• The Spanish inhabited the Greater Antilles and Trinidad, but the entire archipelago was of strategic importance to them



The decimation of the native population under Spanish colonization

  • Hispaniola: by 1509 the population had been decimated to the point where the Spanish started to raid indian slaves from the “islas inútilas”; despite this, by 1522, indians were all but extinct

  • Puerto Rico: a 1508 expedition found gold deposits; within about ten years, the gold was worked out, and the island’s Arawak population of 600,000 in 1508 was virtually extinct

  • Bahamas: 1509-1519 over two million indians were brought to Hispaniola from various “islas inútilas”, starting with the Bahamas; by 1514, the Bahamas were empty of people



The decimation of the native population under Spanish colonization

  • Jamaica: 1509, all but abandoned again in 1519, by which time indians, who had been forced to work in excess in the production of manioc, maize and cotton, had become virtually extinct

  • Cuba: 1511 - important gold deposits found; by 1519, the mines were exhausted, and most Indians dead

  • by 1520, all native peoples had been removed from the northern Leeward islands except for St Kitts and Nevis; St Lucia, Tobago, Barbados had been depopulated, and Aruba and Bonaire nearly so

  • Watts, David 2000 Early Hispanic new world agriculture, 1492-1509. Shepherd, V et al. (eds) Caribbean slavery in the Atlantic world. Kingston: Ian Randle, 136-52



Spanish presence in the Caribbean

  • Exceptionally cruel treatment of Amerindians resulted in their decimation, and the disappearance of their languages in Spanish-held territories

  • No creole vernaculars have been documented (past or present) in Spanish-colonized territories





Bozal Spanish

  • large-scale sugar plantations were developed in Cuba towards the end of the 18th century => growth of black population

  • Bozal Spanish, is reported to have been used among new arrivals



Bozal Spanish

  • "This speech is uniform among the Negroes, no matter from which nation they come, and is retained throughout life, unless they came very young. It is a distorted and mutilated Castillian, without concord, number, declension or conjugation, without strong r, final s or d, frequently exchanging ll for ñ, e for i, g for v, etc.; in sum, a jargon the more confused the more recent the arrival. (...) the Negros born in Cuba talk like the local whites." (Pichardo 1862, quoted in Holm 1988)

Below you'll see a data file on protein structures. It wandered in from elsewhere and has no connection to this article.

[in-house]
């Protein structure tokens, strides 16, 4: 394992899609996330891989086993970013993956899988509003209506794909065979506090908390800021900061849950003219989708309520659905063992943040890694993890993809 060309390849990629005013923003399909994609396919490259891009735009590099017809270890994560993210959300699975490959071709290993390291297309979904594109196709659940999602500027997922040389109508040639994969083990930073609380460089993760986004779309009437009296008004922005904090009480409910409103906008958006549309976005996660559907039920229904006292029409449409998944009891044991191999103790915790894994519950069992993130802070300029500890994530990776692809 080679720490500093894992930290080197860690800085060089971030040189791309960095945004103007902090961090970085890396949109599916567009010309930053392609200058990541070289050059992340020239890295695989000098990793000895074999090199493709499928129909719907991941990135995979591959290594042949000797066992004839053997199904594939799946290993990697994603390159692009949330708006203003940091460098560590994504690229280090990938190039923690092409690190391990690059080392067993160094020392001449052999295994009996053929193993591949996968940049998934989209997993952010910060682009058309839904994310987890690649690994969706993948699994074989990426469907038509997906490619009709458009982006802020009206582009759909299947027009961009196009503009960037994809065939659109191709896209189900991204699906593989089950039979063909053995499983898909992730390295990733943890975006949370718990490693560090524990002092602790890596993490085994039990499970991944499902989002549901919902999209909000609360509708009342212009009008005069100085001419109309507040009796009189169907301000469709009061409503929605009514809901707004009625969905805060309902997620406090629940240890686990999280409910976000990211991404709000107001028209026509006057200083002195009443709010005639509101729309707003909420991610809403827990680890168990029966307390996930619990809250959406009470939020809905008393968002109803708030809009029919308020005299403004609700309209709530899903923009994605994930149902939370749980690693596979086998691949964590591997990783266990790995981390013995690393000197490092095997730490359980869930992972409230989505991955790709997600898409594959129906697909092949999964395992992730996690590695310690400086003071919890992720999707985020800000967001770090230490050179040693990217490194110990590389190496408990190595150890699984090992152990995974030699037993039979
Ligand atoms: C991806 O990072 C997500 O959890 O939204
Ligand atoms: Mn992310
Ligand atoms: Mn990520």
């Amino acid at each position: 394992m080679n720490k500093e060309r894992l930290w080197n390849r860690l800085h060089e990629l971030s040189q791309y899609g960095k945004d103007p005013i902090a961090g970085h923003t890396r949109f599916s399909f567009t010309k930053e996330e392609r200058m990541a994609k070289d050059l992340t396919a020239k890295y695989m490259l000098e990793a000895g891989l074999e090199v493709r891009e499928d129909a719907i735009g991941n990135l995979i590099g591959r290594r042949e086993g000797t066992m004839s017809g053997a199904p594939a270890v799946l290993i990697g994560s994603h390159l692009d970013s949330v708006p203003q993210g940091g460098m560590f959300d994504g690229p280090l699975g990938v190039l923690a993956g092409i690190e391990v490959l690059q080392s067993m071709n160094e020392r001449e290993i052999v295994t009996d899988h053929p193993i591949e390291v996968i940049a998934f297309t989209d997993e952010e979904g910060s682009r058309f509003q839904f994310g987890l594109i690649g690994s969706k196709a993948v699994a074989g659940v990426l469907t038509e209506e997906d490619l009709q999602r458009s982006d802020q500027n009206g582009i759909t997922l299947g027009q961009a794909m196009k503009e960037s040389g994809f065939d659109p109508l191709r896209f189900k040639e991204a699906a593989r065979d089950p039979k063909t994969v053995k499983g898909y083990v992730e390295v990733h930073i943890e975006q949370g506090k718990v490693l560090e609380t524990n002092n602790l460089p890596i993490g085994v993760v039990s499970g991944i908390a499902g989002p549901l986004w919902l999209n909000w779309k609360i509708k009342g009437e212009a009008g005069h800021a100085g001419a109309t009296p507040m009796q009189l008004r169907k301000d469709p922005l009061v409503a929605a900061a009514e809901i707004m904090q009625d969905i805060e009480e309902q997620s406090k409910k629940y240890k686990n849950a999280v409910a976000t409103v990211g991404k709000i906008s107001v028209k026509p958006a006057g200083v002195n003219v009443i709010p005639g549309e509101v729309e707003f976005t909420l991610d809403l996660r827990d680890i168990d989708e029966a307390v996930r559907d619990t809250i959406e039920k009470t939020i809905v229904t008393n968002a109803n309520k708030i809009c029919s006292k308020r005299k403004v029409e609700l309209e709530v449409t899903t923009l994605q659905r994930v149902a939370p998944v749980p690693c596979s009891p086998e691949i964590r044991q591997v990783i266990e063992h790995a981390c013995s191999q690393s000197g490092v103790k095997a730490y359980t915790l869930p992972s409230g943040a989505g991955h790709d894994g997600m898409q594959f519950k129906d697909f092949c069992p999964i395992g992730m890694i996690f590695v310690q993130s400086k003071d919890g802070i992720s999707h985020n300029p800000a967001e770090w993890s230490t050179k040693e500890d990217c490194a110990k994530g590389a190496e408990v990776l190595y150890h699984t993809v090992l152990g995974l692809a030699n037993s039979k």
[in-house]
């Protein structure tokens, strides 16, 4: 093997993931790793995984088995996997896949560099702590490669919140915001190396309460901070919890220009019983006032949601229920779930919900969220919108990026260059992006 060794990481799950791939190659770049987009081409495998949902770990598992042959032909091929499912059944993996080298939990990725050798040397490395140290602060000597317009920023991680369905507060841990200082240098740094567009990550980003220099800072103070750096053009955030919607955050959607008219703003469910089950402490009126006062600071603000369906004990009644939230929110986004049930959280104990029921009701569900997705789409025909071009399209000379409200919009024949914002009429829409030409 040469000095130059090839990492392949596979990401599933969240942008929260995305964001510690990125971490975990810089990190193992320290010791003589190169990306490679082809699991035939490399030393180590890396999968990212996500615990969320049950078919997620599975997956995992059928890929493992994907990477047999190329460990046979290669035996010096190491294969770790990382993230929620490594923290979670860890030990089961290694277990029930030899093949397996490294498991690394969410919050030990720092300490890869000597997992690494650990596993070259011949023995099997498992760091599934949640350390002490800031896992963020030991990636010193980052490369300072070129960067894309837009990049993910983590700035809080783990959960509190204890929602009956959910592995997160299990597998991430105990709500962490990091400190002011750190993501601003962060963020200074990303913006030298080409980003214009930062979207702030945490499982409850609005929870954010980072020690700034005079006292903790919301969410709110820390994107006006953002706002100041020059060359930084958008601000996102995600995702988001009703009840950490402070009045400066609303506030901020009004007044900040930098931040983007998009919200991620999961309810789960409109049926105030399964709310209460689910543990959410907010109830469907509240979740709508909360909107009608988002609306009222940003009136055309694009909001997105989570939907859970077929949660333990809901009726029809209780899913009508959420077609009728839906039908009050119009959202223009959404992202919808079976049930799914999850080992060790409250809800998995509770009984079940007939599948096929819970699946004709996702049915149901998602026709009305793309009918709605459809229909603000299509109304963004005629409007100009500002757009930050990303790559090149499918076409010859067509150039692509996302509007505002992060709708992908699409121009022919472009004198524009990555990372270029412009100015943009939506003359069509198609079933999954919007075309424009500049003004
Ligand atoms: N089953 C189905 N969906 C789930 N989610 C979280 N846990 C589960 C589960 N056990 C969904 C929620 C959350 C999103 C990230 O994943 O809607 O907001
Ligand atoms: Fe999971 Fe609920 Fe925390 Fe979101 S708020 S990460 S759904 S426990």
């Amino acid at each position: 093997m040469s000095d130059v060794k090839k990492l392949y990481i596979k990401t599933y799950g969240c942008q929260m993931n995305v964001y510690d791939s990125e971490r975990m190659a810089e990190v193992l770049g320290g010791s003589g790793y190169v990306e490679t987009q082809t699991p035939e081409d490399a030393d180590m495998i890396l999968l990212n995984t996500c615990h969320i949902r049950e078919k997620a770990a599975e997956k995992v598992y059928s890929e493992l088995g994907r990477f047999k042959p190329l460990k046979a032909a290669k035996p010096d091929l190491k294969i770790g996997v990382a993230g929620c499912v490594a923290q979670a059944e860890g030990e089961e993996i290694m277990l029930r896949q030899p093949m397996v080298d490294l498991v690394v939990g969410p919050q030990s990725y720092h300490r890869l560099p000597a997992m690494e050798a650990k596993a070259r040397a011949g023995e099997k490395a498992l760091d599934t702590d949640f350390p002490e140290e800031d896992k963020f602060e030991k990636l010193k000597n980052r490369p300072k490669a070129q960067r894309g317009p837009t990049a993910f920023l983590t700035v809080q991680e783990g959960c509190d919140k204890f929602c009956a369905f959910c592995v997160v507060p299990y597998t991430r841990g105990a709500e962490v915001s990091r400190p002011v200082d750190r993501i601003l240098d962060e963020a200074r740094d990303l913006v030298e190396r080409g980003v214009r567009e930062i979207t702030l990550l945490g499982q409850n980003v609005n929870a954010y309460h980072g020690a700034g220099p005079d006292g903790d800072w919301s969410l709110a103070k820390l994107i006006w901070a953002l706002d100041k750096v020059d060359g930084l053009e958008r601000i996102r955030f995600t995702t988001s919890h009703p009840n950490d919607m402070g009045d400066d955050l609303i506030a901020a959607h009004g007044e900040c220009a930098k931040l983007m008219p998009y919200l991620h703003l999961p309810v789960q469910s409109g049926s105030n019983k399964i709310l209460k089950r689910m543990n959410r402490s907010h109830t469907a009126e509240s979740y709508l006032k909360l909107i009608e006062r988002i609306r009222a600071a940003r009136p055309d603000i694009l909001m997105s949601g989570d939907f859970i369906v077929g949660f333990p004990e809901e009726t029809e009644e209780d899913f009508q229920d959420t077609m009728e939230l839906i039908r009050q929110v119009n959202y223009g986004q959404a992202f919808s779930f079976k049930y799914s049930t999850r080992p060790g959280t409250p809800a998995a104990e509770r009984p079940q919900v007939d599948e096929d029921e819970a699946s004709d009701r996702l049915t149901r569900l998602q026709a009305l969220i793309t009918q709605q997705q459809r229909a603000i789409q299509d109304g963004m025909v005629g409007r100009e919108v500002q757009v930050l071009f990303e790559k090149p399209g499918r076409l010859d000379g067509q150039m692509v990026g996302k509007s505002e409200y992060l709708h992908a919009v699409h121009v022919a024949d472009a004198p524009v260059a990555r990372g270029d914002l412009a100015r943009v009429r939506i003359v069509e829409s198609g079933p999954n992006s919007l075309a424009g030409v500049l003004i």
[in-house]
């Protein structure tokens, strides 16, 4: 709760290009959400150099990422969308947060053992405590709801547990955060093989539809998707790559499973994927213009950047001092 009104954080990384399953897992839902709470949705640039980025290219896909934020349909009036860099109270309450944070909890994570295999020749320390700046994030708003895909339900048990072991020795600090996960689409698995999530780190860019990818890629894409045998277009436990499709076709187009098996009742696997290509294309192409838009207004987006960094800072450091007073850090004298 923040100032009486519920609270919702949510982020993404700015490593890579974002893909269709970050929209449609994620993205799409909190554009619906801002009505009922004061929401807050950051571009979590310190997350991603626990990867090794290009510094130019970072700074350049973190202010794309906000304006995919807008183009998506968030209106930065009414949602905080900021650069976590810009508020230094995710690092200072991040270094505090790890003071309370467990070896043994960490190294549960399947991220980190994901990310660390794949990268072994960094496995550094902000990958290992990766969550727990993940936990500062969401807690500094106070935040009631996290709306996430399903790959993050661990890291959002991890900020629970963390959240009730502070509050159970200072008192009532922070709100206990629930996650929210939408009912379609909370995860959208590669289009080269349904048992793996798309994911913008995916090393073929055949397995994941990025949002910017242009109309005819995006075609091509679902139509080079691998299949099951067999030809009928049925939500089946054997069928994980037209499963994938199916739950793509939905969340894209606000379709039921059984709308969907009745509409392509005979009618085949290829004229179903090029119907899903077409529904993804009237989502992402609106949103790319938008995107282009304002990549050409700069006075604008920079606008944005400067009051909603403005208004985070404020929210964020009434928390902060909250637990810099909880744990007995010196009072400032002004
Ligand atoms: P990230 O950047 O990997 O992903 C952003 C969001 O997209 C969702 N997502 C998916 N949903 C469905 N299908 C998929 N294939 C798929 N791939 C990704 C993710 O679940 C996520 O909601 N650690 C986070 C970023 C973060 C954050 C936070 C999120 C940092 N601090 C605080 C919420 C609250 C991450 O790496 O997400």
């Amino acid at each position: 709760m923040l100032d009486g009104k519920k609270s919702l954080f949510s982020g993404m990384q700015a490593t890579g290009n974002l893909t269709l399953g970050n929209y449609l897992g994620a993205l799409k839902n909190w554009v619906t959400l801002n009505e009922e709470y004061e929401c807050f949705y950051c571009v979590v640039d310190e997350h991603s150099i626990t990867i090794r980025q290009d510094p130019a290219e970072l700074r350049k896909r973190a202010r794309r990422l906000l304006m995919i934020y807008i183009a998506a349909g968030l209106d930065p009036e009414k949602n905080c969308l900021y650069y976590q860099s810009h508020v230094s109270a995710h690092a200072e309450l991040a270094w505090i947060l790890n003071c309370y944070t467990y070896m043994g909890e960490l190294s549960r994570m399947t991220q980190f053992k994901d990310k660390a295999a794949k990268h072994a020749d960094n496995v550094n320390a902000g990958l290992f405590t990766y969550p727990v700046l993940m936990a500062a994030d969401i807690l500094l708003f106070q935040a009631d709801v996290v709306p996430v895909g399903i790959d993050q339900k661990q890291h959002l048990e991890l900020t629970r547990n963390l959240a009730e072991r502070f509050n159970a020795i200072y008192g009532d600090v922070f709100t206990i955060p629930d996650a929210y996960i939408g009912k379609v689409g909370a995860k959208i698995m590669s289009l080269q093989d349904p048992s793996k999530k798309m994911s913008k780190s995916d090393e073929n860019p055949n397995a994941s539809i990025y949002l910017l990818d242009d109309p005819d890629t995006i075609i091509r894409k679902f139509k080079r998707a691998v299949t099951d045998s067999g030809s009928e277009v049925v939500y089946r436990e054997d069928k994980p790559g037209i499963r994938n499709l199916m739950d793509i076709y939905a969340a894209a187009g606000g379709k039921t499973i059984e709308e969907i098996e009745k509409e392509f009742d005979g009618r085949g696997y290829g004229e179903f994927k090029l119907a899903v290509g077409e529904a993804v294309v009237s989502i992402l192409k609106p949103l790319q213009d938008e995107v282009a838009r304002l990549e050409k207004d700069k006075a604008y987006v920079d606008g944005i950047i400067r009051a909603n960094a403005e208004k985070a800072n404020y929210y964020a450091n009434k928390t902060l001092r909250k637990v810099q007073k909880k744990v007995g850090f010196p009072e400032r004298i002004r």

Bozal Spanish

  • example of the speech of aged Cubans of African descent recorded early 20th century (quoted in Holm 1988: 309)

  • Manque yo múri, ese otá, en ese otá, yo mimo tá hí.

  • although I die, that rock, in that rock, I myself will be there.

  • To día uté hablá con mí. Yo ta compañá to yijo.

  • every day you will talk with me. I will accompany

  • to yijo. Mañana yo ikú. Ikú ese cane na má,

  • your children. tomorrow I die. die this flesh no more,

  • pellejo mio sí, se pedé. Pero yo tá hí.

  • skin my yes, be-lost. but I will be there.



the modern Spanish legacy in the Caribbean

  • Caribbean / Latin American Spanish exists in standard and non-standard varieties

  • Palenquero: first mention of “their own language” in 1772

  • Papiamentu: emerged & continues to be spoken in Dutch- colonized Curaçao (from where it spread to Aruba, Bonaire)



the modern Spanish legacy in the Caribbean

  • Trinidad Spanish (nonstandard, but not creolized, and also different from Bozal Spanish) spoken by less than 1% of the native-born population, scattered throughout the national territory: (i) descendants of Caribs educated in schools during the over 200 years of Spanish occupation ending in 1797; (ii) descendants of immigrant rural labour from eastern Venezuela during first half of 19th century.



the modern Spanish legacy in the Caribbean

  • African languages in Cuba: secret societies emerged in the first half of the 19th century;

  • ritual languages of Efik, Bantu, and Yoruba source used among secret societies (the Abakua, Paleros, and Santeros).

  • Abakuá ritual text: Aramayín aprosantén Abasí ñaíro embenirú amusá. Endiaga fere ekueñón. Etc.